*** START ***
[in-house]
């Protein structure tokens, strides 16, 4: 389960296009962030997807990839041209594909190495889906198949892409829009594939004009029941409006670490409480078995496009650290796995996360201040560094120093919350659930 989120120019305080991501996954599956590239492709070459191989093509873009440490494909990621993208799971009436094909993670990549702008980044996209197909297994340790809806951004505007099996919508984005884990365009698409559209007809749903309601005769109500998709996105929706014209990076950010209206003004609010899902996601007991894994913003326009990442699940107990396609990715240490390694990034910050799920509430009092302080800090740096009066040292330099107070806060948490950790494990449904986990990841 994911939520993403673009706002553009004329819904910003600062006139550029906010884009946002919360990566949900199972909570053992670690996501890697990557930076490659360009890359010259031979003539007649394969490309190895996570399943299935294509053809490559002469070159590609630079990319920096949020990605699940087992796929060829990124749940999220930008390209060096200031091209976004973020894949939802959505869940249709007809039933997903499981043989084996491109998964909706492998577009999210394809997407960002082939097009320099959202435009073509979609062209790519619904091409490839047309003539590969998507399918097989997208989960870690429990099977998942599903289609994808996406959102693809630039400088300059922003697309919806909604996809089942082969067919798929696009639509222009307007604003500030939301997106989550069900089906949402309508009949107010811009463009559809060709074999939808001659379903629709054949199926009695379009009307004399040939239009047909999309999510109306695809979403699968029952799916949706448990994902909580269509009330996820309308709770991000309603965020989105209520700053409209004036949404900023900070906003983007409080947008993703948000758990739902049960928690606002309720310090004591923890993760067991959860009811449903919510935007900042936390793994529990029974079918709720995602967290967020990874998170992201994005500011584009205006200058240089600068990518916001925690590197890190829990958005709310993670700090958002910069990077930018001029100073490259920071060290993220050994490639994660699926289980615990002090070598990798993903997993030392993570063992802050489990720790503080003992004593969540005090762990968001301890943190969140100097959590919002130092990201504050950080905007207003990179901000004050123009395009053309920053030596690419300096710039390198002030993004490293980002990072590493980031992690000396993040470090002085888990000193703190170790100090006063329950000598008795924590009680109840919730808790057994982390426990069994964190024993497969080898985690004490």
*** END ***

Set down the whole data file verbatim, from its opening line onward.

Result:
[in-house]
């Protein structure tokens, strides 16, 4: 389960296009962030997807990839041209594909190495889906198949892409829009594939004009029941409006670490409480078995496009650290796995996360201040560094120093919350659930 989120120019305080991501996954599956590239492709070459191989093509873009440490494909990621993208799971009436094909993670990549702008980044996209197909297994340790809806951004505007099996919508984005884990365009698409559209007809749903309601005769109500998709996105929706014209990076950010209206003004609010899902996601007991894994913003326009990442699940107990396609990715240490390694990034910050799920509430009092302080800090740096009066040292330099107070806060948490950790494990449904986990990841 994911939520993403673009706002553009004329819904910003600062006139550029906010884009946002919360990566949900199972909570053992670690996501890697990557930076490659360009890359010259031979003539007649394969490309190895996570399943299935294509053809490559002469070159590609630079990319920096949020990605699940087992796929060829990124749940999220930008390209060096200031091209976004973020894949939802959505869940249709007809039933997903499981043989084996491109998964909706492998577009999210394809997407960002082939097009320099959202435009073509979609062209790519619904091409490839047309003539590969998507399918097989997208989960870690429990099977998942599903289609994808996406959102693809630039400088300059922003697309919806909604996809089942082969067919798929696009639509222009307007604003500030939301997106989550069900089906949402309508009949107010811009463009559809060709074999939808001659379903629709054949199926009695379009009307004399040939239009047909999309999510109306695809979403699968029952799916949706448990994902909580269509009330996820309308709770991000309603965020989105209520700053409209004036949404900023900070906003983007409080947008993703948000758990739902049960928690606002309720310090004591923890993760067991959860009811449903919510935007900042936390793994529990029974079918709720995602967290967020990874998170992201994005500011584009205006200058240089600068990518916001925690590197890190829990958005709310993670700090958002910069990077930018001029100073490259920071060290993220050994490639994660699926289980615990002090070598990798993903997993030392993570063992802050489990720790503080003992004593969540005090762990968001301890943190969140100097959590919002130092990201504050950080905007207003990179901000004050123009395009053309920053030596690419300096710039390198002030993004490293980002990072590493980031992690000396993040470090002085888990000193703190170790100090006063329950000598008795924590009680109840919730808790057994982390426990069994964190024993497969080898985690004490």